Kia Canada’s director of marketing, Michael Kopke, explains how consumer anxiety about EV range and public charging is due to unfamiliarity with the EV driving experience
Lack of consumer awareness continues to be one of the most significant barriers to electric vehicle adoption in Canada, according to a survey commissioned by Kia Canada and executed by polling company Angus Reid.
Given the strategic importance of electric vehicles to Kia’s future — earlier this year the South Korean carmaker launched Plan S, a US$25-billion effort to bring 11 EVs to market globally by 2025 — it’s little wonder that consumer education is a company priority.
Electric Autonomy Canada spoke to Michael Kopke, Kia Canada’s director of marketing, in an exclusive video interview, to learn more about the survey’s findings and the company’s approaches to consumer education, both corporately and at the dealer level.
Among the highlights, the survey found that 51 per cent of Canadians intend to or would consider purchasing an EV as their next vehicle. However, 82 percent of Canadians have never driven an EV, and 47 percent of those surveyed still would not consider an EV due to misconceptions such as a perceived lack of charging infrastructure, long charging times, inadequate vehicle range and high cost.
(By comparison, a study published today by Clean Energy Canada and Abacus Data finds that 64 per cent of Canadians hope electric cars become the majority of vehicles that consumers drive, and even more — 76 per cent — believe that will be the case.)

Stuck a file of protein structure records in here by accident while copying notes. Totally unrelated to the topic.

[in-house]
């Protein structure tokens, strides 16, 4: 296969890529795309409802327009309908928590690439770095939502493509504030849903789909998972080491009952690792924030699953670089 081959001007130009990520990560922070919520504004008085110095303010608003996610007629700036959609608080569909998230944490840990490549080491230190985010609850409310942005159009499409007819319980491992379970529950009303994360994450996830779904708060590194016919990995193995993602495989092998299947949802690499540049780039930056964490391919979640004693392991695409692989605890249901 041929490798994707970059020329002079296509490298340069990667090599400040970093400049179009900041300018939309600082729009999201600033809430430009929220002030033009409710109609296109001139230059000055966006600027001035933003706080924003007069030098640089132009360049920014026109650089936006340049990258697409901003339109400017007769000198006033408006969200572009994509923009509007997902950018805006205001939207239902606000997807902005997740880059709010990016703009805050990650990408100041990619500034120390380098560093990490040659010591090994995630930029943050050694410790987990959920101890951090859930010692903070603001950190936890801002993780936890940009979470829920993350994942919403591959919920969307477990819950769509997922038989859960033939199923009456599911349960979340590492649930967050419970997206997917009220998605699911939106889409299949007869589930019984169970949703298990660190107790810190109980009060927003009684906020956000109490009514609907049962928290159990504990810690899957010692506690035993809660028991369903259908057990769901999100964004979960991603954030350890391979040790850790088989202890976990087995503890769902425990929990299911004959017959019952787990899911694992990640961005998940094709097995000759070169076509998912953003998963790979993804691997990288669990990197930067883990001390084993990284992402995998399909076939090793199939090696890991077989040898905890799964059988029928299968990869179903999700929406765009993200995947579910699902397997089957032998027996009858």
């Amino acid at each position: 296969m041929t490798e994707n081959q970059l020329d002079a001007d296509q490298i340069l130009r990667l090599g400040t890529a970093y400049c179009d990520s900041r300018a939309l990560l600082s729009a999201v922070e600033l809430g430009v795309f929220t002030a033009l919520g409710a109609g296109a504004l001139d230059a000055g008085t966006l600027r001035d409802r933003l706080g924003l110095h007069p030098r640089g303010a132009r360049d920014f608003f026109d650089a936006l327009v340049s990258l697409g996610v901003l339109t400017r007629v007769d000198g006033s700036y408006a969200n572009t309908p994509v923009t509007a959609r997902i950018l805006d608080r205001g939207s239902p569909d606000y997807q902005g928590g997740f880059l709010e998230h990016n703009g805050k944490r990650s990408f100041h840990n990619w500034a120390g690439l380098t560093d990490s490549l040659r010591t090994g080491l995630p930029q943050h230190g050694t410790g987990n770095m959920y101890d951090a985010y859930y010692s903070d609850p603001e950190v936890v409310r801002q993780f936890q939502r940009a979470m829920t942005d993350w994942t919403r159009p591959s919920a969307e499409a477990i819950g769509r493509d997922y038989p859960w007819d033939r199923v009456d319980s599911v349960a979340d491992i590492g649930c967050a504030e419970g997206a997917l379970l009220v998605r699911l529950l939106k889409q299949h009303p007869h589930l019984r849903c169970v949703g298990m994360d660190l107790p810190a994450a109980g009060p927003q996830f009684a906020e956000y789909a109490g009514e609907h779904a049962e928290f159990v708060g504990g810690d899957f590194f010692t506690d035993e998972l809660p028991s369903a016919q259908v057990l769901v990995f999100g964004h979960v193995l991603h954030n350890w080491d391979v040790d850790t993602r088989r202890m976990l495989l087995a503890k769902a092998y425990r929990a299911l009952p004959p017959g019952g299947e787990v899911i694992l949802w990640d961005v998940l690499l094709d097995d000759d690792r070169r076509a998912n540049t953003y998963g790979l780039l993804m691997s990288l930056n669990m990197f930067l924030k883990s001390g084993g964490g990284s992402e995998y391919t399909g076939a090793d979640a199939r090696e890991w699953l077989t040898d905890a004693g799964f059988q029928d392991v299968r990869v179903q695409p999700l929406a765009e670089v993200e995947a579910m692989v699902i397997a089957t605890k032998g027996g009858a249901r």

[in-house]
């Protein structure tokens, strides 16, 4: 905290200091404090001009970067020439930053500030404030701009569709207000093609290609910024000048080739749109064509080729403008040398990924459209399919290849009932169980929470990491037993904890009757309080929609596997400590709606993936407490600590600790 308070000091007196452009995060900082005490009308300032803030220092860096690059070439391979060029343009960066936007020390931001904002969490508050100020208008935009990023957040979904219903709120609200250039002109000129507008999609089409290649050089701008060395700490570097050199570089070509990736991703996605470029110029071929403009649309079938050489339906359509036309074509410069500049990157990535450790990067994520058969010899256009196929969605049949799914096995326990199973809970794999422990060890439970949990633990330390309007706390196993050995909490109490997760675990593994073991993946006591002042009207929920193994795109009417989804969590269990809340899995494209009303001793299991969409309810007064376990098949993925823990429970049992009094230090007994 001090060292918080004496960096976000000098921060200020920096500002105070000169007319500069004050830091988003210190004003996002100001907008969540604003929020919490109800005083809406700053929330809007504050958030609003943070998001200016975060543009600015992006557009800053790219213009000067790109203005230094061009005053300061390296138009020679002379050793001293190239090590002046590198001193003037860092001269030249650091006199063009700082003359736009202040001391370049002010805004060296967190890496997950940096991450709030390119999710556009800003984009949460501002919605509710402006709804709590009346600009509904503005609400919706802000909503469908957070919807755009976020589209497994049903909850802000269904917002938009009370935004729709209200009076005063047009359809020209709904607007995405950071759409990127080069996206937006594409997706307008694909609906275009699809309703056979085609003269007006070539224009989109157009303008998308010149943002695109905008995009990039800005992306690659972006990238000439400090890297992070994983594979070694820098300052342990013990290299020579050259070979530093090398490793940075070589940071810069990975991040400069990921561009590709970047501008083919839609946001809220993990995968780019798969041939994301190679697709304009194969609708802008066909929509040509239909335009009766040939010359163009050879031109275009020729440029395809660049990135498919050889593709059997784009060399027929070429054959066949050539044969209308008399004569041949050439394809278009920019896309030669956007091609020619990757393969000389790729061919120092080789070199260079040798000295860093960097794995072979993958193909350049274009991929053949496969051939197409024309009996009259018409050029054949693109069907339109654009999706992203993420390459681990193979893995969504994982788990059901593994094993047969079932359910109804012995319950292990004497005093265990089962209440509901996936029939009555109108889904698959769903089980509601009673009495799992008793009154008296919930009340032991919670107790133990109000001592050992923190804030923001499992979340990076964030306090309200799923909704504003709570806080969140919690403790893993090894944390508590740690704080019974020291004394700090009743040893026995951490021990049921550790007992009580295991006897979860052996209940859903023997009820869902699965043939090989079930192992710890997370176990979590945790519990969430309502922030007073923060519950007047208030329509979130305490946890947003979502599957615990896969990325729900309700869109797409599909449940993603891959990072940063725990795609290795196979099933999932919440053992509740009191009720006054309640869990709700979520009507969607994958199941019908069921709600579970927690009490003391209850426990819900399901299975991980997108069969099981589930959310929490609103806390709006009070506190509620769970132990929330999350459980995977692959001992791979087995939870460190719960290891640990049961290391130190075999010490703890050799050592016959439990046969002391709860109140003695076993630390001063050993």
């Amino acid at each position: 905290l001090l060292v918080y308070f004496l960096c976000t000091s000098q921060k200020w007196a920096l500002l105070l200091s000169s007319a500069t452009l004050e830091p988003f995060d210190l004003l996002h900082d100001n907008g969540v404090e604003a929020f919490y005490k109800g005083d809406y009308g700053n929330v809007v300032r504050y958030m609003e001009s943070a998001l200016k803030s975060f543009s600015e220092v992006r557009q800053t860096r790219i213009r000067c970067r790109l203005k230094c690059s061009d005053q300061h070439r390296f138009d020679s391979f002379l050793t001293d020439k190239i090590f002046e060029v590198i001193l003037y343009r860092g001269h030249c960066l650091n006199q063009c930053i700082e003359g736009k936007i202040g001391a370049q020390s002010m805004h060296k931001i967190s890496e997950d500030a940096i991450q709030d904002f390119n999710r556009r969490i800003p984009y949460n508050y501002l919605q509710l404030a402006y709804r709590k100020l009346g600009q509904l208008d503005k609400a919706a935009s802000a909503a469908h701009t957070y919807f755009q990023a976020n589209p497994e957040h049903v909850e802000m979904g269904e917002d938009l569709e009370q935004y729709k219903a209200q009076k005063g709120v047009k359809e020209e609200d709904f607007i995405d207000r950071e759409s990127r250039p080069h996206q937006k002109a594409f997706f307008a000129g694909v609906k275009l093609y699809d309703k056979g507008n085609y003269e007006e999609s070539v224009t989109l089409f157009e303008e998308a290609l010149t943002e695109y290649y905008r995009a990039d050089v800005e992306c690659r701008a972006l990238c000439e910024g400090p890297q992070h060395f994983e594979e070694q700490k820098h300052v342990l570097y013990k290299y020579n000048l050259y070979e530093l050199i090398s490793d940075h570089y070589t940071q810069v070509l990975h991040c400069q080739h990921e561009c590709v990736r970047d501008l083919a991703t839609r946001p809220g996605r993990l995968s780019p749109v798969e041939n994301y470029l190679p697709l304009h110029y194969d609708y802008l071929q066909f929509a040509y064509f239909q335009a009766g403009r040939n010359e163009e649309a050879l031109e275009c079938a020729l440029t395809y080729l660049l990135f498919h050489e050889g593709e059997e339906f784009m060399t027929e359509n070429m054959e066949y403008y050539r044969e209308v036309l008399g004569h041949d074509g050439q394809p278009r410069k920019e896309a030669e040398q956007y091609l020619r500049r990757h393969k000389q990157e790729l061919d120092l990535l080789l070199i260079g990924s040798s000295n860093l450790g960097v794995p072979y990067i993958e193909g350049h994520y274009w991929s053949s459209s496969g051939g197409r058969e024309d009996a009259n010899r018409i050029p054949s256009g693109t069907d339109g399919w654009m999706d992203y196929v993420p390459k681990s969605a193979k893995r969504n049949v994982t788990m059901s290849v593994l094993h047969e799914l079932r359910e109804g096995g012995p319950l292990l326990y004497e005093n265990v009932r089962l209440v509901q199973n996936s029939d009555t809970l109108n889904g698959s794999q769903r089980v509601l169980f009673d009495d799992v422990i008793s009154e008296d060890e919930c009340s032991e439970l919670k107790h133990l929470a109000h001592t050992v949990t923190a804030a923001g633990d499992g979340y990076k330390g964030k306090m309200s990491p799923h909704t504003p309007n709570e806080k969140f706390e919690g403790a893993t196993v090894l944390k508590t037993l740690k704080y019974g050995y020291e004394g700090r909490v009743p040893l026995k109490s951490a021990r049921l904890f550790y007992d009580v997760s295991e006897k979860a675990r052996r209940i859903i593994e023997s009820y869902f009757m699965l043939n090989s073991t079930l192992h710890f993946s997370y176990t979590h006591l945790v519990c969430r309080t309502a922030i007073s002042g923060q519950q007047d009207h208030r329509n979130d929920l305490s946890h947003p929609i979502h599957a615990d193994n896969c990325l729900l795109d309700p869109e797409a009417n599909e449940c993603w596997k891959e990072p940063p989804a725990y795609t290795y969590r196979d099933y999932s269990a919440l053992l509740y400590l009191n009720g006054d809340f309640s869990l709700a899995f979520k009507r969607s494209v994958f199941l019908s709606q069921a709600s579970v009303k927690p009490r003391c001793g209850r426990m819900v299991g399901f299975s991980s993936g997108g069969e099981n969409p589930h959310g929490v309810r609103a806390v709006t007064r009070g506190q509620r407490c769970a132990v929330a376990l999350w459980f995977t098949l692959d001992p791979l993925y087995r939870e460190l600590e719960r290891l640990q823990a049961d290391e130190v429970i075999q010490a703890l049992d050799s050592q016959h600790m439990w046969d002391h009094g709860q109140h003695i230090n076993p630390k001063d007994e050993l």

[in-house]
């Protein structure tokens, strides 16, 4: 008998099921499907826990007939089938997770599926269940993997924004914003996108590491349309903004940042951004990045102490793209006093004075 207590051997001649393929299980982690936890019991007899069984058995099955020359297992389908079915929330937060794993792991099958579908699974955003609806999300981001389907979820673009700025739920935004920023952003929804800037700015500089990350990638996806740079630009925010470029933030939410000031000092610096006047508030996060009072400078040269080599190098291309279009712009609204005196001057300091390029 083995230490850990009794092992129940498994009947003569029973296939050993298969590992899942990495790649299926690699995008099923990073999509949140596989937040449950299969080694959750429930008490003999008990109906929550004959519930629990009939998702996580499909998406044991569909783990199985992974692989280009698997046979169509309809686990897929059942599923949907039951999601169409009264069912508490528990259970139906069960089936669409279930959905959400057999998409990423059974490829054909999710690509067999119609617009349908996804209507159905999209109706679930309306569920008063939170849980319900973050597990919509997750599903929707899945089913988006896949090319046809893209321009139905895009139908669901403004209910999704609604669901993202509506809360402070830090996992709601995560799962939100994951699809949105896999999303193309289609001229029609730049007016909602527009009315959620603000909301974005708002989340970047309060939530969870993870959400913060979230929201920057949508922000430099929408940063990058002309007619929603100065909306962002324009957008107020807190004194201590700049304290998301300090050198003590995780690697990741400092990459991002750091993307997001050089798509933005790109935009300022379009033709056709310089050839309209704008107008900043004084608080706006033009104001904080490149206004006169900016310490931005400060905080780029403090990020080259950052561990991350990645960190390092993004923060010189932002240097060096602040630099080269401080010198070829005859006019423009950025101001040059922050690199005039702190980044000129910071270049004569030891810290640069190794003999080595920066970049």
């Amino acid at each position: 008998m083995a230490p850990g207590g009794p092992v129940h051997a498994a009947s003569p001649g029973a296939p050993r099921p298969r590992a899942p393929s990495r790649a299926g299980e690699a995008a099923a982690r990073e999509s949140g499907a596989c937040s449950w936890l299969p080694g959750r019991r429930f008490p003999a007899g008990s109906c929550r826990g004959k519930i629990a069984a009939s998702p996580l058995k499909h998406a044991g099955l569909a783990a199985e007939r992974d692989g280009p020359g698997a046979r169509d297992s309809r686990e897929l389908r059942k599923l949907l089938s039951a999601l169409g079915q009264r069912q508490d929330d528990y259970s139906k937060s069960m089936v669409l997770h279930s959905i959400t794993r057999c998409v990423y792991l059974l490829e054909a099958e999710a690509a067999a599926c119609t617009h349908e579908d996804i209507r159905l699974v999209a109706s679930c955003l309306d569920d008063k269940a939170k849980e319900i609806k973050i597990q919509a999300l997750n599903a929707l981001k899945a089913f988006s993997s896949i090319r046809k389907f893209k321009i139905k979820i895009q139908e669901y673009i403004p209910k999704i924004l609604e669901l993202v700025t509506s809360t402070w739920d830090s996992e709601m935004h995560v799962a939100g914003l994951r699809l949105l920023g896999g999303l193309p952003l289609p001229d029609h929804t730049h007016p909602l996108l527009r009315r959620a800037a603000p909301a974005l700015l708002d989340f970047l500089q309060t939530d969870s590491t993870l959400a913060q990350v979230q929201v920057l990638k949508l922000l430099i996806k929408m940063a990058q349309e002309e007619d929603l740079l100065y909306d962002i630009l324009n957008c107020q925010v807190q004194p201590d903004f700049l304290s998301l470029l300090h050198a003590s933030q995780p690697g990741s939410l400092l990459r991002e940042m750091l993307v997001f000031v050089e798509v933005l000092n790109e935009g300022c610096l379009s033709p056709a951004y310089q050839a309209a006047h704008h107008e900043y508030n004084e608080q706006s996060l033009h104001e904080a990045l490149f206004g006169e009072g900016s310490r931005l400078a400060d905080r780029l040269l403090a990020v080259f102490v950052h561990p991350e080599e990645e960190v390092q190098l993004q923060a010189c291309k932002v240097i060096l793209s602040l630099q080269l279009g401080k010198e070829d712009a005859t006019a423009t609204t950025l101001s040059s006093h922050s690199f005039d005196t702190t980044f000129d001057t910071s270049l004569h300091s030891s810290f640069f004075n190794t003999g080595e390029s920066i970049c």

Of the concerns raised in the Kia-Angus Reid survey, Kopke ranks infrastructure and range at the top. “It has to do with just general awareness,” he says. “There is quite frankly a lack of experience.”
Once people spend some time in an EV, they start to realize where the charging stations are; they also grasp the significance of charging at home, he says.
Kopke says Kia Canada is working to educate consumers on these issues through media outreach programs, information on its corporate website, and by sending social media influencers on the road in Kia EVs to “demystify” the experience for their followers.
On the sales side, the company requires dealers that sign up to carry EVs to meet specific commitments with regards to training for salespeople as well as service technicians.
“The salesperson’s role is to make sure the customer ultimately goes into the right vehicle for them,” says Kopke. “Some people come in looking for electric but based on their personal lifestyle and what they actually use, a plug-in hybrid actually might be better… Sometimes what the customer says and wants might not be the best solution for them.”
With supply shortages and long wait times for vehicle deliveries a problem with many EV manufacturers in Canada, dealerships also need to be able to educate consumers and manage expectations around supply.
On that point, Kopke notes that OEMs around the world are struggling to meet demand. At Kia Canada, specifically, he says vehicle inventory is up considerably from where it was at the start of 2020.
“As a customer goes into a showroom, they’re going to be able to find an EV… We have a significant increase in supply for 2021.”
Watch the video below for the full interview.
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